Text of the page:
The pitot system measures impact pressure and is basically a tube pointing forward. Small aircraft have one, small IFR aircraft have one or two (of which at least one is heated) and larger commercial aircraft have three or even more. In those large aircraft the left pitot serves the pilot instruments, the right the co-pilot and the third system the back-up instruments. This might be different for each type of aircraft of course.
In FlightGear the pitot system outputs the total pressure to the following properties:
/systems/pitot[n]/total-pressure-inhg and /systems/pitot[n]/measured-total-pressure-inhg
Which are the same except at supersonic speeds. For supersonic aircraft use the "measured" property. See also the README.airspeed-indicator. However it is advised for every aircraft to use the measured property. In future this will be the property where all the measurement faults are reflected.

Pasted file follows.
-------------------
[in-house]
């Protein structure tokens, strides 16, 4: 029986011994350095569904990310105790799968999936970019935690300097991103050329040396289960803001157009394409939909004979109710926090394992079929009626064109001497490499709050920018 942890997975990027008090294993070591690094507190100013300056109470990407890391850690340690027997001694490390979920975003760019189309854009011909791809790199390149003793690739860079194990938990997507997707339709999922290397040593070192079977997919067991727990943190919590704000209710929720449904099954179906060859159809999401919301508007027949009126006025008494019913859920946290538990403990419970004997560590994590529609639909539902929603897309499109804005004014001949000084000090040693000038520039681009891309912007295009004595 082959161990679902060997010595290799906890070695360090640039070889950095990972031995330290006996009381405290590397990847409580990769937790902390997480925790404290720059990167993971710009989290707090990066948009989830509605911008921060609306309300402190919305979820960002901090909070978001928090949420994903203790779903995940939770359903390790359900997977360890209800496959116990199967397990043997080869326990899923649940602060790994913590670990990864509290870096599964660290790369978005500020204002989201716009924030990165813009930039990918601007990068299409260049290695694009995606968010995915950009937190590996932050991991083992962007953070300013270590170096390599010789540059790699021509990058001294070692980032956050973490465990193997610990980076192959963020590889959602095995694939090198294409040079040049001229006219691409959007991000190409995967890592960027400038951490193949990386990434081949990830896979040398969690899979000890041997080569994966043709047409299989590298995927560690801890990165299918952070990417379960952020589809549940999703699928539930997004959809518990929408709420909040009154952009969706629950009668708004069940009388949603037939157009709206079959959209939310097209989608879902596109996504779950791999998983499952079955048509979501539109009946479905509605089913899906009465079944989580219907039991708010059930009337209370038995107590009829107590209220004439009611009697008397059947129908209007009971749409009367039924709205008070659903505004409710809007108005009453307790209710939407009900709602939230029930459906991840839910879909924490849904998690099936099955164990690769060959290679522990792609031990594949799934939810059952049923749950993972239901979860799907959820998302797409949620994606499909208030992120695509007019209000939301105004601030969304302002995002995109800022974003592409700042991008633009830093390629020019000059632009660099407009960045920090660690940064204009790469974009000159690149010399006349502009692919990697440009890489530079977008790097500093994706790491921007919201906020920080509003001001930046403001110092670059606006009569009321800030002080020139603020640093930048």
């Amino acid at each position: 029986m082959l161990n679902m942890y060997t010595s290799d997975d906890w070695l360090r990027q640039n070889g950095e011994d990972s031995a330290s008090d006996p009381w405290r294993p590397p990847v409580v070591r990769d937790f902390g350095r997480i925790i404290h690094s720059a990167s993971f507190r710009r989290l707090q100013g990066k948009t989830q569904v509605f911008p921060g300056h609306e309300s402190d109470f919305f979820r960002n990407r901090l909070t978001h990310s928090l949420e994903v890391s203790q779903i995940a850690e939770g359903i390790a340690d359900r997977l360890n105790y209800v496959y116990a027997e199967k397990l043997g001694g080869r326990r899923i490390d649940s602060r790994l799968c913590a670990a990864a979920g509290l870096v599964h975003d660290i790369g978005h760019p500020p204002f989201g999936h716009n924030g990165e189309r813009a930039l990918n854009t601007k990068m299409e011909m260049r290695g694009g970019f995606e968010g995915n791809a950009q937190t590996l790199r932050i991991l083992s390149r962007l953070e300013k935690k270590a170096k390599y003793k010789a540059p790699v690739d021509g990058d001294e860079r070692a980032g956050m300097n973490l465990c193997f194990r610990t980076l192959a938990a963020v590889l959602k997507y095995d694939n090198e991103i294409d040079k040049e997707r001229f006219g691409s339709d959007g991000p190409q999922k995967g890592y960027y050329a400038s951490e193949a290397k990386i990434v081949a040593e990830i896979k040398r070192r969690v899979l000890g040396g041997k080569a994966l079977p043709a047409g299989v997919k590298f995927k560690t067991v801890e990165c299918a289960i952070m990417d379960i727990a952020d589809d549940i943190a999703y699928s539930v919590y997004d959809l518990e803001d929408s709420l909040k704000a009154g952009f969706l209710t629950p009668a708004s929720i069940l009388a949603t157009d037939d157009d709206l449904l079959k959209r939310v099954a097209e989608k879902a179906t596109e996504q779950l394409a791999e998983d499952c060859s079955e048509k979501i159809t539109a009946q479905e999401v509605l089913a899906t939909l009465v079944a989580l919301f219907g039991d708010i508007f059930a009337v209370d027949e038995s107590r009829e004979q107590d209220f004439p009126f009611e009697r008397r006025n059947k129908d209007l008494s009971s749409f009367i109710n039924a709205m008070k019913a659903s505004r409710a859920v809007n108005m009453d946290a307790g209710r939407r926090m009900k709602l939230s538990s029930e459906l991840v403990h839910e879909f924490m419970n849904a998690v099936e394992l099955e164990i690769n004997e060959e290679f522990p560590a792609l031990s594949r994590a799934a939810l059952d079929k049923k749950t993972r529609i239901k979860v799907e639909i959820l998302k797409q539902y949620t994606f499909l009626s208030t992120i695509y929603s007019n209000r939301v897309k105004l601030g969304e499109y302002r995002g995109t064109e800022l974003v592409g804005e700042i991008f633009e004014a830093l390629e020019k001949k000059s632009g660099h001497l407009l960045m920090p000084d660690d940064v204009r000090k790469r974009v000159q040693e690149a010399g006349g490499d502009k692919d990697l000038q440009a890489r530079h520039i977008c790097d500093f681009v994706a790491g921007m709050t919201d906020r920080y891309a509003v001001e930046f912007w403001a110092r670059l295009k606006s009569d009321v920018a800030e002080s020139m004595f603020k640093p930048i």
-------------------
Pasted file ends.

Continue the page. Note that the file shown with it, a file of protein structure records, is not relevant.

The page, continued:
The following "measurement failures" are currently applied:
- Decrease of total and measured pressure due to side-slip and angle of attack
- At 60 deg the pitot tube will stall and the value will fall back to static pressure
- For the "measured" property only: at Mach>1, a shock wave is assumed in front of the pitot tube, decreasing the total pressure.
The stall angle may be (optionally) set to any angle between 0 and 90 deg (default is 60 deg) like so:
<pitot> <name>pitot</name> <number>0</number> <stall-deg>45</stall-deg> </pitot>
Both the decrease of the pitot pressure and the default stall angle are based on a measurement on an AN5812 pitot tube.